AUX88 at Movement 2011 Joshua Hanford/Red Bull Media House North America, Inc.

When Tommy Hamilton and Keith Tucker of AUX88 first began their musical journey, their wants and desires were anything but grandiose. They weren’t dreaming of the glitz, the glamour, the international travels or sold out shows. In fact, all they wanted to see was  their name on a pressed piece of vinyl.

25 years later, the duo is closing out the Red Bull Music Academy stage in the heart of their hometown at Movement 2011. Oh, how things can change!

A week before their performance, we met with AUX88 in a sleepy warehouse district on the east side of Detroit. Hamilton (TomTom) and Tucker (K-1) were there to work out the visuals of their live set with famed visual artist Detronik. After a brief tour of Europe, the guys had been working tirelessly to rehearse and refine what they promised to be a “next level performance.”

“When we do it in Detroit, we do it big,” says Tucker. “If you’re paying money to come to the festival, you should be coming to see a real show.”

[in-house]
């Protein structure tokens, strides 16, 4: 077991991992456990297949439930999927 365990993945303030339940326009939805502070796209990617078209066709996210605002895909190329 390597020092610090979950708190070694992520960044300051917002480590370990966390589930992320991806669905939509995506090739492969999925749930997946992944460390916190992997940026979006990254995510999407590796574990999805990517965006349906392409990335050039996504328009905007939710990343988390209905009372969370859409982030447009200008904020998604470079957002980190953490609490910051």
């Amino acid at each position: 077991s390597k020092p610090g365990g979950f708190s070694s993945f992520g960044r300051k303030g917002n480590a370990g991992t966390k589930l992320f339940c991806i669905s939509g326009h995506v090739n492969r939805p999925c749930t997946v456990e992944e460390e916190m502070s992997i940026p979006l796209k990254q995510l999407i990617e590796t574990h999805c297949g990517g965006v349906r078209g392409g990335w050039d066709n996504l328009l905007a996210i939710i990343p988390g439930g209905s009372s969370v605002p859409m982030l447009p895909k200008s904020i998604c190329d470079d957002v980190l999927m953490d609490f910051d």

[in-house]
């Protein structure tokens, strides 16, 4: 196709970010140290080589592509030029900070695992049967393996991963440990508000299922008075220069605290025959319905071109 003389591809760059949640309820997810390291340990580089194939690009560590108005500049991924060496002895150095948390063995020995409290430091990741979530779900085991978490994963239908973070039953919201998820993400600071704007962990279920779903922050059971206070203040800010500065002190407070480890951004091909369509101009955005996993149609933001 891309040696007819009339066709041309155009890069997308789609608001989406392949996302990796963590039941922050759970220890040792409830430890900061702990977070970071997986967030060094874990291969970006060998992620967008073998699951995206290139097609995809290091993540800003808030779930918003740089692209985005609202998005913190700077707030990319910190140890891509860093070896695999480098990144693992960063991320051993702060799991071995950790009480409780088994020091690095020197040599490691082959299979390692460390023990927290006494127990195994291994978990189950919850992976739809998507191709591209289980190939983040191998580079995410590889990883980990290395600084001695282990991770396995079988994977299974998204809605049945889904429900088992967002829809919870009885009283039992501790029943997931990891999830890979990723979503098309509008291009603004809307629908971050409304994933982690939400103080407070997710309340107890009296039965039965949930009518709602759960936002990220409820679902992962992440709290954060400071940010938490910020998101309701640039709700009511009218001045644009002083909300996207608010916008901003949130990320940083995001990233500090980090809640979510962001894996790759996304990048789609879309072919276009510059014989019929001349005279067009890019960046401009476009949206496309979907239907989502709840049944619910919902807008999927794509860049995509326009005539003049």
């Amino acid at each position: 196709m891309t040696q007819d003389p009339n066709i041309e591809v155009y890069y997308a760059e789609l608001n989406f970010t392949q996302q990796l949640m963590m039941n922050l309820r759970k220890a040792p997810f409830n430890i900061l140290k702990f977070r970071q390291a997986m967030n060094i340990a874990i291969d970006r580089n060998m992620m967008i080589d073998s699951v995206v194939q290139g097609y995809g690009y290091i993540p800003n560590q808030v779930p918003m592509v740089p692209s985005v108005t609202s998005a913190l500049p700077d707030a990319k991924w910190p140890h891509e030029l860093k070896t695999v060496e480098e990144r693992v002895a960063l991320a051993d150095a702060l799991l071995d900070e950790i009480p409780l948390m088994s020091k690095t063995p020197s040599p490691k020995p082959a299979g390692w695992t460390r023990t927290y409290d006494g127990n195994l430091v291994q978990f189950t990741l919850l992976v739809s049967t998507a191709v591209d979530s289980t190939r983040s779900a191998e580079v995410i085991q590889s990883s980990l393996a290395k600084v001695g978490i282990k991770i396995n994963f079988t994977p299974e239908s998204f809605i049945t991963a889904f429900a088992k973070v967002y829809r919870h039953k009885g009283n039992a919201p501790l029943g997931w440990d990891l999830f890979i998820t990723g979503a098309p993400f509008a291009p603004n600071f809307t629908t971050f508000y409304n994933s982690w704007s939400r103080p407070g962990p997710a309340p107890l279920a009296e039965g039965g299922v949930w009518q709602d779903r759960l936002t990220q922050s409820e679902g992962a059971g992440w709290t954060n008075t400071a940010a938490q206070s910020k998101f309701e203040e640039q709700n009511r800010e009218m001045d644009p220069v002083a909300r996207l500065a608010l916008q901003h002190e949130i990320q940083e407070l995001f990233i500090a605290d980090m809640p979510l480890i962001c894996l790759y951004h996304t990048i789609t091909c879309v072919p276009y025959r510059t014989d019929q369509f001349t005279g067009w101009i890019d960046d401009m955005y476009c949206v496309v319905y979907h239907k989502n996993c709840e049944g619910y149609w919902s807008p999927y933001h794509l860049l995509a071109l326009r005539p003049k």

AUX88 & Detronik

The duo hinted at covering each section of their catalog, ultimately cramming three shows into one; of dancers in homage of their background in dance; of costume changes and live vocals; of making sure that you “felt it on the dance floor.”

Without a breath of doubt, AUX88 did not disappoint. With nearly their entire studio set-up present on stage, they slammed headfirst into the funk-in-the-trunk techno of side project Mad Scientist, dressed the part in white lab coats.

Next, it was onto their 2010 project Black Tokyo, a heavily Japanese influenced record replete with female vocals, melodic (yet still very minimal) hooks and more Detroit bass than you could shake a stick at. The vocalist behind those sparse and spectacular hooks, Ice Truck, took the stage for a handful of songs.

null Joshua Hanford/Red Bull Media House North America, Inc.

Those twists and turns Hamilton and Tucker had promised a week earlier? Delivered as promise.

“For as long as we’ve been doing this, we’ve amassed such a large amount of music that it’s tough to fit it all into an hour,” says Tucker. But AUX88 made it happen with fluid transitions, sampling through their eclectic array of songs as the crowd clamored for more.

“We grew up performing,” adds Hamilton. “We can do that in our sleep.”

Indeed, nobody slept on AUX88 last Sunday at Movement 2011.

AUX88 - Play it Loud

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